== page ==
Q&A: Author Janna Malamud Smith

Without Privacy, ‘You Don’t Have the Space to Make the Choices You Want to Make’ 

By Samantha Stone  

First of two parts. 

Long before smartphones, Facebook or airport security agents peering inside duffel bags, Janna Malamud Smith wrote about privacy as necessary to human well-being. 

But what does privacy look like — and how much is enough?  

Smith’s book, “Private Matters: In Defense of the Personal Life,” was first published in 1997. 

It explores privacy from the perspective of a psychotherapist — and, not incidentally, the daughter of a high-profile literary figure. 

Her father was the Pulitzer Prize-winning novelist Bernard Malamud Smith, whose notoriety the adolescent Janna sometimes found unsettling. 

Smith’s book blends history and personal observations, pondering the acceptable space between private matters and the public gaze.  

In the first of a two-part interview, Smith, 69, told Digital Privacy News that the value of privacy is variable, rather than constant.

Here’s what I took from your book: Societies endure periods of rapid technological advancement, political revolution, social change. When the sands are shifting, one way we seek equilibrium is by changing our view of what should be private. 

I’m not sure I would say “equilibrium.” It’s more of a power struggle. 

The people who want surveillance are at odds with the people who want secrecy or privacy. 

Both sides don’t want the same balance. 

And we tend to view privacy as a commodity: We have it or we don’t. But history and human behavior don’t bear out privacy as something absolute. 

No, it’s fluid. 

The Italians make a lot of the fact that there’s no word for privacy in Italian. 

Photo: Debi Milligan

“The people who want surveillance are at odds with the people who want secrecy or privacy.”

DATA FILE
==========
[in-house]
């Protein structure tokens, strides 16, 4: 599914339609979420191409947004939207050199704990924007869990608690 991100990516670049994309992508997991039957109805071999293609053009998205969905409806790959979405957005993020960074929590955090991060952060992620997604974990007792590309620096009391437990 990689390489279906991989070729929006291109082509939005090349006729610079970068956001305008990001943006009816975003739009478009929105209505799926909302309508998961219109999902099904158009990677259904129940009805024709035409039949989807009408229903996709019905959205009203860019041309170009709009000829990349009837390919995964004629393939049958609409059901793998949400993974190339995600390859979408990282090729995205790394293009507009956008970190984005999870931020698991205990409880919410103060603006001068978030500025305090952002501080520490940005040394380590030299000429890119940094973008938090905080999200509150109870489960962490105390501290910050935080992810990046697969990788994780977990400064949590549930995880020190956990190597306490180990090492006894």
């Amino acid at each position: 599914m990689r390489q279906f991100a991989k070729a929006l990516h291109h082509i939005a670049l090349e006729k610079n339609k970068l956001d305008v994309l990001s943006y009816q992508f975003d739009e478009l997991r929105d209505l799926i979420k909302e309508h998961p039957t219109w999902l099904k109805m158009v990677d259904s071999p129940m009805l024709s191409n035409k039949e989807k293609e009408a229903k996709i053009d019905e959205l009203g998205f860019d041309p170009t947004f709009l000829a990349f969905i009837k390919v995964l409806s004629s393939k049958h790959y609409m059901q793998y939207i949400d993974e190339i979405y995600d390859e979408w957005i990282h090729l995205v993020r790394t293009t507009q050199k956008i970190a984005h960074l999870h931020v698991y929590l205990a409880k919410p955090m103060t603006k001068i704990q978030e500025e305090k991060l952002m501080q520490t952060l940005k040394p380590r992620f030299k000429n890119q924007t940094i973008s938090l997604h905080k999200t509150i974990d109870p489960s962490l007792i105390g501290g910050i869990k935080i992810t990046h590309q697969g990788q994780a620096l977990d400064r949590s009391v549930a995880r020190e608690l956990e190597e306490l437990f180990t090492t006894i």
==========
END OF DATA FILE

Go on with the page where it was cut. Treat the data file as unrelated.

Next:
But there are states of privacy, where you keep things reserved. 

It exists as a phenomenon, but not as a cultural value. 


It exists in different ways, everywhere. 

Among the Inuits, if somebody is lying in a hammock, in a tiny one-room dwelling, the form of privacy available is just not to say what’s on his mind. 

You note, too, that the word and the concept of “privacy” are relatively recent in the English language. 

It comes with ideas about valuing individuals. 

Privacy becomes desirable when people want more control over their own practices — and more people want autonomy. 

If I don’t want you to control my money, I don’t want you to know what’s in my bank account. 

And, so, I get autonomy by that piece of privacy. 

You described how depriving people of privacy can drive them mad. Or, as practiced by oppressive regimes, make people submissive. 

It’s hostile surveillance that does that, basically. 

If you live in a community without privacy, where the whole village takes for granted that there are no locked doors and everybody shares rooms, it probably won’t make you crazy per se — because it exists as a cultural practice that everybody around you takes for granted. 

But if you put people under hostile surveillance — whether it’s the (panopticon) idea of the United States welfare system, where people have the right to come into your bedroom, or to check on you in a million different ways because they assume you’re cheating. 

“Privacy becomes desirable when people want more control over their own practices — and more people want autonomy.”

That kind of hostile surveillance makes people crazy. 

But at the same time, if you put somebody into solitary confinement when they don’t want to be alone, they can start going crazy in 20 minutes.